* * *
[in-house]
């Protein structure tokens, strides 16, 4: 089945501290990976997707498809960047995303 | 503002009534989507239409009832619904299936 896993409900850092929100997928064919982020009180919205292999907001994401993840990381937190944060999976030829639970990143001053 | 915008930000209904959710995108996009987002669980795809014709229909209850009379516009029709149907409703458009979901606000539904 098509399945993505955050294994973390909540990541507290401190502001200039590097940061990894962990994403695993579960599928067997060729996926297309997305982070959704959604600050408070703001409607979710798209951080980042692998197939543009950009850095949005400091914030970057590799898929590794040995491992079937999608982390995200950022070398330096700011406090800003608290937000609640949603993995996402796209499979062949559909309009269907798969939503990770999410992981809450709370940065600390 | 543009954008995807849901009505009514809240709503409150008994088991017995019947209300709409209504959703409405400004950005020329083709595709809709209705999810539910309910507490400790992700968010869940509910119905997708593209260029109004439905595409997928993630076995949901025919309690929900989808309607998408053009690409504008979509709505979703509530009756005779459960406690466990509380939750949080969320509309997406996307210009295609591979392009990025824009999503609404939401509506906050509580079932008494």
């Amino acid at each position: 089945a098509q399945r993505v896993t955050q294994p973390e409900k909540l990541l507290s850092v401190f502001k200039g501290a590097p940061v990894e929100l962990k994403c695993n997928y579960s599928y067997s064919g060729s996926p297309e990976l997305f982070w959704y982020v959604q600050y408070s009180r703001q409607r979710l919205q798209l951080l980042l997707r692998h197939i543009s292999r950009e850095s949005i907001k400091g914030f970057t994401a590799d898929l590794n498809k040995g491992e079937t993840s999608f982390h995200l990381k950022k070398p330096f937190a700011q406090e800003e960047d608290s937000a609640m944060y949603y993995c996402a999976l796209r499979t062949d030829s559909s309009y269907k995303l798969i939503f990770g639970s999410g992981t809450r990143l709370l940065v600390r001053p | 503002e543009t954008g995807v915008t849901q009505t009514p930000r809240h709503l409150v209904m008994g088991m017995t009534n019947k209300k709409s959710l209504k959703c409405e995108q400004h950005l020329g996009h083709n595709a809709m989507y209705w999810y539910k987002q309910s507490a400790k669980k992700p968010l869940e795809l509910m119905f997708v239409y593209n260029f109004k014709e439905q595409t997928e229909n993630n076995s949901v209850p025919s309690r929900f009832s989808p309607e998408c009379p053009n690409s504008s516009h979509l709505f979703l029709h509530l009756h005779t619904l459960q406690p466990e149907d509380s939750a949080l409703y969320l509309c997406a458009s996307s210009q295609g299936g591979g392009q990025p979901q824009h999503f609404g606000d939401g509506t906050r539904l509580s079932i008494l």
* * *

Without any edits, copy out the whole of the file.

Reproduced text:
[in-house]
């Protein structure tokens, strides 16, 4: 089945501290990976997707498809960047995303 | 503002009534989507239409009832619904299936 896993409900850092929100997928064919982020009180919205292999907001994401993840990381937190944060999976030829639970990143001053 | 915008930000209904959710995108996009987002669980795809014709229909209850009379516009029709149907409703458009979901606000539904 098509399945993505955050294994973390909540990541507290401190502001200039590097940061990894962990994403695993579960599928067997060729996926297309997305982070959704959604600050408070703001409607979710798209951080980042692998197939543009950009850095949005400091914030970057590799898929590794040995491992079937999608982390995200950022070398330096700011406090800003608290937000609640949603993995996402796209499979062949559909309009269907798969939503990770999410992981809450709370940065600390 | 543009954008995807849901009505009514809240709503409150008994088991017995019947209300709409209504959703409405400004950005020329083709595709809709209705999810539910309910507490400790992700968010869940509910119905997708593209260029109004439905595409997928993630076995949901025919309690929900989808309607998408053009690409504008979509709505979703509530009756005779459960406690466990509380939750949080969320509309997406996307210009295609591979392009990025824009999503609404939401509506906050509580079932008494």
């Amino acid at each position: 089945a098509q399945r993505v896993t955050q294994p973390e409900k909540l990541l507290s850092v401190f502001k200039g501290a590097p940061v990894e929100l962990k994403c695993n997928y579960s599928y067997s064919g060729s996926p297309e990976l997305f982070w959704y982020v959604q600050y408070s009180r703001q409607r979710l919205q798209l951080l980042l997707r692998h197939i543009s292999r950009e850095s949005i907001k400091g914030f970057t994401a590799d898929l590794n498809k040995g491992e079937t993840s999608f982390h995200l990381k950022k070398p330096f937190a700011q406090e800003e960047d608290s937000a609640m944060y949603y993995c996402a999976l796209r499979t062949d030829s559909s309009y269907k995303l798969i939503f990770g639970s999410g992981t809450r990143l709370l940065v600390r001053p | 503002e543009t954008g995807v915008t849901q009505t009514p930000r809240h709503l409150v209904m008994g088991m017995t009534n019947k209300k709409s959710l209504k959703c409405e995108q400004h950005l020329g996009h083709n595709a809709m989507y209705w999810y539910k987002q309910s507490a400790k669980k992700p968010l869940e795809l509910m119905f997708v239409y593209n260029f109004k014709e439905q595409t997928e229909n993630n076995s949901v209850p025919s309690r929900f009832s989808p309607e998408c009379p053009n690409s504008s516009h979509l709505f979703l029709h509530l009756h005779t619904l459960q406690p466990e149907d509380s939750a949080l409703y969320l509309c997406a458009s996307s210009q295609g299936g591979g392009q990025p979901q824009h999503f609404g606000d939401g509506t906050r539904l509580s079932i008494l």